There’s no guarantee Teddy Bridgewater will play for the New York Jets. He basically missed two full seasons because of a horrific knee injury, so team officials have been careful not to build up expectations. At the same time, they’re cautiously optimistic.
“From a character, work-ethic standpoint, he’s a guy we’d like to take a bet on and see what he can do,” general manager Mike Maccagnan said Monday at the NFL meetings in Orlando, Florida. “If he can regain his previous form, it’s an extra bonanza for us. … It would be a good problem to have.”
The Jets were criticized in some circles when they signed Bridgewater and Josh McCown on the same day in free agency. Why two veterans? What happens when/if they draft a quarterback? How will they divide the practice reps? There was a lot of noise.
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From the team’s perspective, Bridgewater was a no-risk addition. His one-year, $6 million contract includes only a $500,000 guarantee, so they can cut him in training camp with virtually no cap ramifications. If he recaptures his 2015 form, when he helped the Minnesota Vikings to the NFC North title, they’ll have a young quarterback (25) with upside.
The Jets expect he’ll be ready for offseason practices, which begin in May, but there’s some question as to how much he’ll participate. Bridgewater himself said last week he’s “not comfortable” discussing his surgically repaired knee and the immediate plan.
“That injury may take some time to fully recover from,” Maccagnan said. “Any player you sign in free agency, there’s a bit of a reward-risk aspect to it. But we thought, in particularly with him, we can help him regain his previous form that he showed earlier in his career where he was a very good young quarterback.”
Bridgewater played only a handful of garbage-time snaps last season for the Vikings, so he’s very much a wild card. How he progresses likely will impact Christian Hackenberg (remember him?), who will be a goner if Bridgewater proves he’s healthy and the Jets draft a quarterback with the No. 3 pick.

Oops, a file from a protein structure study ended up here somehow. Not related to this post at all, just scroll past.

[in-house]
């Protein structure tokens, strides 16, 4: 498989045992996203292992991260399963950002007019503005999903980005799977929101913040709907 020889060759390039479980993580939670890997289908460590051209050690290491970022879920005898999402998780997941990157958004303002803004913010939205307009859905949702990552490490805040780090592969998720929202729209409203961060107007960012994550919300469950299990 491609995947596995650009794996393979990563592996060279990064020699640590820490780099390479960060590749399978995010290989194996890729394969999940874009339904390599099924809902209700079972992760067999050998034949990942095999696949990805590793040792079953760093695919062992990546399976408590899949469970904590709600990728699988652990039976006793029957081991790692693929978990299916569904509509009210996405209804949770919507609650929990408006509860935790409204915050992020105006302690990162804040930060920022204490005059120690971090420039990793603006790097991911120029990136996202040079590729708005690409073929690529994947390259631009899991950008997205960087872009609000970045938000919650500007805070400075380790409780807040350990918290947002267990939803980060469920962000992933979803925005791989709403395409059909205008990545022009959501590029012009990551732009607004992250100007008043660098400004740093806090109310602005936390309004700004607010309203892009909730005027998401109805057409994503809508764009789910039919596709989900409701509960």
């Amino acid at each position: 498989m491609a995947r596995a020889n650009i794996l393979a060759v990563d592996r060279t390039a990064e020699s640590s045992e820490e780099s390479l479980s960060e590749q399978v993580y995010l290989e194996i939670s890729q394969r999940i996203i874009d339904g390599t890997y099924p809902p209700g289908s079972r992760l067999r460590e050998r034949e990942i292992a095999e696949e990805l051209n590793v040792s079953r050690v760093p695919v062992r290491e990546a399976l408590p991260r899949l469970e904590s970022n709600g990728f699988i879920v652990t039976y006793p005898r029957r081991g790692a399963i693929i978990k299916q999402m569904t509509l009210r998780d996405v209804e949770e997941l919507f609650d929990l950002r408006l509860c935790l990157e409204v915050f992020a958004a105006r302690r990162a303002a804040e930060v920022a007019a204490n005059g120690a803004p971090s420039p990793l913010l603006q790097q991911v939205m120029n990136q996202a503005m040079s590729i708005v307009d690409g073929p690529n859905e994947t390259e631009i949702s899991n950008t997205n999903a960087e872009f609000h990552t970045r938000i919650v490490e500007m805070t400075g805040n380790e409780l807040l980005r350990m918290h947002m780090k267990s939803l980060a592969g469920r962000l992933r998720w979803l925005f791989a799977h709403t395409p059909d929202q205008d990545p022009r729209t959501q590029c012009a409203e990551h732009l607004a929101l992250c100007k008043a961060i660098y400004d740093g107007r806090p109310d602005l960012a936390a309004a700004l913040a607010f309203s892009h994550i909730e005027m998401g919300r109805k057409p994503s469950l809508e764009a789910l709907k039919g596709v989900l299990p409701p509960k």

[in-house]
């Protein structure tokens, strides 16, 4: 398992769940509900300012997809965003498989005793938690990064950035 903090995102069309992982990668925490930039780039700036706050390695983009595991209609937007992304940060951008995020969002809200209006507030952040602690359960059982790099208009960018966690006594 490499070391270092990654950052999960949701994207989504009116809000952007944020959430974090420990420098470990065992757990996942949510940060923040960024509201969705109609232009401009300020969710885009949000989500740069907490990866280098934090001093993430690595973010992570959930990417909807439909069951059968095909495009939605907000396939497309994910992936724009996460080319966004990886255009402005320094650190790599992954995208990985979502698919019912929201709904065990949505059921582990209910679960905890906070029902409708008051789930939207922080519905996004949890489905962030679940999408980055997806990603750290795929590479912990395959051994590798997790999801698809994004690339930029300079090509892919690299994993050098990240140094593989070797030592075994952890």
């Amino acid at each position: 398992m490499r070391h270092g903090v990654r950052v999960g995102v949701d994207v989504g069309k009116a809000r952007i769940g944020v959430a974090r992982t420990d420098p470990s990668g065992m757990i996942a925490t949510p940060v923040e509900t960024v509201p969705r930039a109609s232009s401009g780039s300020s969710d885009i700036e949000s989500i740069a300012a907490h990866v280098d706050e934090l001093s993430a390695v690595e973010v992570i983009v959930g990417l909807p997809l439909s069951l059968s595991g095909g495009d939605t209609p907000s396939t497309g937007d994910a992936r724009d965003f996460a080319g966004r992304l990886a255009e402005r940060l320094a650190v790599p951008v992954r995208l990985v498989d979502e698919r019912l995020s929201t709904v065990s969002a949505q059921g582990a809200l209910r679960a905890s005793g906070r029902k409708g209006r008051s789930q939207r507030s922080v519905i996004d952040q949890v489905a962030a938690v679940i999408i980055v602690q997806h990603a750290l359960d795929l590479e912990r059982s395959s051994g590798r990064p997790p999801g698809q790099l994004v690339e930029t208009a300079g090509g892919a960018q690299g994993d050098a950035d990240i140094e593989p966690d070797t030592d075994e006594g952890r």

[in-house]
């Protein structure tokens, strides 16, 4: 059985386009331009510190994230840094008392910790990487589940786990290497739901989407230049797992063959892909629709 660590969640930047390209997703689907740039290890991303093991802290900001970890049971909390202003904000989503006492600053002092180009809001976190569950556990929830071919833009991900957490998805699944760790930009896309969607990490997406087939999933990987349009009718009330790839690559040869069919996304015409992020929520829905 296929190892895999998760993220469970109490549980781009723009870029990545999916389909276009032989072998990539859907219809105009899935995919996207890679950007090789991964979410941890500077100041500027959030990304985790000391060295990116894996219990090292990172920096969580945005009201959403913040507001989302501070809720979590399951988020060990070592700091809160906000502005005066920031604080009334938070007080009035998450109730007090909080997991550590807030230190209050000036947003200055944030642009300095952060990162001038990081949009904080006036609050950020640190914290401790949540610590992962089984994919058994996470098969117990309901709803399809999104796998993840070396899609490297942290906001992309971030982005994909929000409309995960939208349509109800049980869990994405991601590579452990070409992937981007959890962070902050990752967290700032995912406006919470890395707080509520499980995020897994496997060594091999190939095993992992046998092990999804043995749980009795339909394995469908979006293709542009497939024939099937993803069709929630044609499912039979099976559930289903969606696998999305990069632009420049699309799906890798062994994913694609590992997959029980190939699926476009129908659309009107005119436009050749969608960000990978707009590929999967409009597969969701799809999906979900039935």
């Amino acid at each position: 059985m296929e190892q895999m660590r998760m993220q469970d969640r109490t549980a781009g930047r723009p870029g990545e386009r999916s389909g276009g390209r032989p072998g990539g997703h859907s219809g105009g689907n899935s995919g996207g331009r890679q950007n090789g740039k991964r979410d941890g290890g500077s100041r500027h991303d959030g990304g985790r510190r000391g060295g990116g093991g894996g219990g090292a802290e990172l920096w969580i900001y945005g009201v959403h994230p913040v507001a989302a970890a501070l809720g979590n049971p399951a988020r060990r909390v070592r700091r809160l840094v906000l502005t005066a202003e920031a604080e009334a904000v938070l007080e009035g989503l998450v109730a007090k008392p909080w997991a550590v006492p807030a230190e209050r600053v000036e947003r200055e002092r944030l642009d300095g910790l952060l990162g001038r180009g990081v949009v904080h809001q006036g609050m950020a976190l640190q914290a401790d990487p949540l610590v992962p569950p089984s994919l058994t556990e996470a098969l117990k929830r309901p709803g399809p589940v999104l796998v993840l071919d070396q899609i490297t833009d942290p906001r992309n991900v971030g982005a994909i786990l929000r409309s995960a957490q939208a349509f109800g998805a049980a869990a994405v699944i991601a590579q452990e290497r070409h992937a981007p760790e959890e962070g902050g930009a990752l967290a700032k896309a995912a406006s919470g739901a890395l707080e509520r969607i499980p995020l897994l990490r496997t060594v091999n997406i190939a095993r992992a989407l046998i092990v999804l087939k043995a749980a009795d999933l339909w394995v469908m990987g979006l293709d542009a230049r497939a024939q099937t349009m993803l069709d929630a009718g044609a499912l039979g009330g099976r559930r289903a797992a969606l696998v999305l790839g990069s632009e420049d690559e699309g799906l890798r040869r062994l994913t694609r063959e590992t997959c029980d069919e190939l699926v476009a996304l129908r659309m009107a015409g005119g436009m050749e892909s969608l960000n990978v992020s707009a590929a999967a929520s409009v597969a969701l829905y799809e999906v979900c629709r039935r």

Maccagnan was asked about the possibility of cutting Hackenberg, a former second-round pick, and he didn’t exactly throw cold water on the notion.
“We still have a lot of things to happen before we get to that point,” he said. “With Christian, I know he’s spent a lot of time this offseason working, so I’m excited to see him come back. But, again, depending on how Teddy comes along, what happens in the draft, I think it’s … I wouldn’t necessarily rule anything in or out at this point.”
The Jets have five quarterbacks on the roster — McCown, Bridgewater, Hackenberg, Bryce Petty and Joel Stave, a former practice-squad player. It’ll be six after the draft. They won’t go to training camp with more than four, so moves will be made. Prediction: If they take a quarterback in the first round, they’ll put Hackenberg and Petty on the trading block, hoping to get something — anything — in return.
“We’ll have a plan in place,” Maccagnan said. “We’ve already talked about it internally. We’ll see how things come along. We’ll see how Teddy comes along. We’ll figure out ways to make sure everybody gets the reps they need. Quarterbacks are a bit of a commodity in this business, so we’ll see how that all unfolds.”